A Homily for the Sixth Sunday after Pentecost

Texts: Ezekiel 2:1-5; St. Mark 6:1-13


Grace to you and peace from God our Heavenly Father and Christ Jesus our Lord, who sends us out as prophets proclaiming the Kingdom of God. Amen.

No prophet ever, upon receiving God’s call, jumped for joy. “Woohoo! I get to speak truth to power and tell the people how their actions have afflicted our Lord! Where’s the King? I wanna go tell him his actions cause God grief. But first, let me go tell the landowners that the Lord plans to cut them down. I wonder, when I flee into exile, if I’ll go longer without food or water. I can’t wait to find out.”

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Little Child, Get Up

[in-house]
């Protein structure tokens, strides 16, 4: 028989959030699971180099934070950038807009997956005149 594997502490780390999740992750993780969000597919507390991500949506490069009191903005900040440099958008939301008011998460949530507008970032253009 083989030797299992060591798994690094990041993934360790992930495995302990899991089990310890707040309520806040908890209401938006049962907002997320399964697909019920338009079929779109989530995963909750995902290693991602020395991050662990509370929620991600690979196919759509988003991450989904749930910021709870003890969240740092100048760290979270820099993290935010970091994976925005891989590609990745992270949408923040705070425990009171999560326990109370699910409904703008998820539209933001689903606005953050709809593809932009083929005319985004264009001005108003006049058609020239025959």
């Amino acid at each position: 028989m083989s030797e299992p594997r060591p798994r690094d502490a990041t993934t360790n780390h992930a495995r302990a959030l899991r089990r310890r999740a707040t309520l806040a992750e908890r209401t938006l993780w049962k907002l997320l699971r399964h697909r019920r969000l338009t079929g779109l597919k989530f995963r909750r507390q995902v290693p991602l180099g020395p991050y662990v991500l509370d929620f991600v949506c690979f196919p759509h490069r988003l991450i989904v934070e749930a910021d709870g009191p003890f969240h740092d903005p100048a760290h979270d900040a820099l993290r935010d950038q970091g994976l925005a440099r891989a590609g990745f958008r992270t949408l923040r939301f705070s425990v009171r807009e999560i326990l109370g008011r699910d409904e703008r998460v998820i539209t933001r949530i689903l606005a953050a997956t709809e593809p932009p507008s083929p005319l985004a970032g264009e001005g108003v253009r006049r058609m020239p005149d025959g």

A Homily for the Fifth Sunday after Pentecost

Texts: Lamentations 3:22-33; Psalm 30; St. Mark 5:21-43


Grace to you and peace, from God our Heavenly Father and Christ Jesus our Lord, who call us to get up from our deathbeds. Amen.

Unfortunately, it’s not difficult to imagine what the woman in today’s Gospel story endured because we have all, at some point, suffered from some illness that took a physical, emotional, and social toll on us – even something as common as a cold can knock you out for a few days, depriving you of sleep and shutting you off from friends and family. But I dare say almost all of us have more experience than that – is there any among us who has not received that fateful call from the doctor that the test results came back and it’s not good news? Or spent years watching a loved one slowly fade? To place ourselves in her shoes is less a matter of imagination and more about remembering that time in our own lives.

The text tells us she “endured much under many physicians” and “spent all that she had” – and still only grew worse. It’s an all-too-common story.